The Toronto Sun
Monday, December 16, 1996

Attack on large Web service provider comes from Canada

by Elizabeth Weise

SAN FRANCISCO (AP) -- A computer attack against WebCom, one of the nation's larger World Wide Web service providers, knocked out more than 3,000 Web sites for 40 hours this weekend during the busiest shopping season of the year.

The attack began Saturday morning at 12:20 a.m., said Web Communications' chief operating officer Chris Schefler from the company's offices in Santa Cruz, Calif. Service resumed at 4 p.m. Sunday.

WebCom helps companies and individuals set up Web sites and provides storage space on its computer from which the sites run. The outage was particularly hard on retailers who promote and sell products on WebCom-based home pages.

The attack, launched by an unknown individual or party, blocked service by sending as many as 200 messages a second to the WebCom server, or host computer. This specific "denial of service" attack, known as a SYN-flood, leaves the computer unable to respond to the flood of messages, which queue up and eventually render it unable to function at all.

This is the same type of attack which took down a popular New York Internet service provider, Public Access Networks Corp., or Panix, for more than a week in September.

When WebCom first went down, it triggered a message to company technicians who were automatically paged by one of the company's computers monitoring the network.

The technicians immediately began searching for the origin of the problem.

WebCom engineers contacted PSINet, the Internet service provider that supplies WebCom's connection to the Internet. Ten hours later, PSINet traced the attack's route to Internet communications lines owned by MCI Communications Corp., the nation's second-largest telecommunications company.

MCI traced the offending messages to an Internet service provider based in Ontario called CANet. From there, they traced them to a small network provider in Vancouver, British Columbia called BC.Net.

WebCom believes the attack was launched from a BC.Net account that had been broken into by an unknown party. Engineers were unable to stop the flood of messages, so MCI blocked all traffic from CANet to WebCom, finally allowing WebCom customers' sites to come back online Sunday afternoon.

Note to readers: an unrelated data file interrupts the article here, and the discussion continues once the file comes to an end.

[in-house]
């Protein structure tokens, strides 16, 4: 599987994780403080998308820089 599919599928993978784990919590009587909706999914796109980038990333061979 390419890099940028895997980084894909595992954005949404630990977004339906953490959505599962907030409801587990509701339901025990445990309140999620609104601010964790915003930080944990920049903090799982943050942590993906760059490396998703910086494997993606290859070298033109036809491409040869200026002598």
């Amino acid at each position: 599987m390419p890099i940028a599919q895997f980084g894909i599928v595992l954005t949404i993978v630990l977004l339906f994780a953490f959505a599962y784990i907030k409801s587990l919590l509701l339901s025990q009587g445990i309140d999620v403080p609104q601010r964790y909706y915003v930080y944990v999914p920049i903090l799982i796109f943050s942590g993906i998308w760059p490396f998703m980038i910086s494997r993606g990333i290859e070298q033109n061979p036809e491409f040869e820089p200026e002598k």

The outage was a huge blow to the customers who use WebCom as the site of their Web-based businesses.

"The timing was horrendous. In my situation, it's basically the largest mail order weekend for my business," said Tina Koenig of Hollywood, Fla., who runs Cybercalifragilistic, which sells computer-themed gift products and holiday greeting cards that can be sent via the Internet.

"It might be akin to placing a bomb in a retail store, preventing eople from making their purchases," she said.

WebCom had actually experienced a similar, though shorter, attack the weekend before, said Thomas Leavitt, WebCom's lead network engineer. That assault had left it somewhat prepared for the weekend's breakdown.

That's been the story throughout the Internet, said a Dale Drew, a senior security engineer with MCI who helped WebCom trace the attack.

SYN-flood attacks are very technically sophisticated and formerly only a few hackers had the necessary tchnical skills to attempt them. But a few months ago two hacker magazines published the source code for this type of attack and since then at least four networks have been hit, Drew said.

"As soon as the code was published, anyone, whether or not they had the talent, could basically take down a network. We're seeing lots of really young kids, 14- and 15-year-olds, who really don't have the ability to hack into the systems themselves, but they're using this code to do it," he said.

WebCom intends to find the person responsible, Leavitt said.

"This was a completely irresponsible act by whoever did it that inflicted major damage upon hundreds and thousands of individuals and businesses," he said.

"If we can find out who it was, we will seek legal redress."

Copyright © 1996 by Assocatied Press. All Rights Reserved. Reprinted with permission.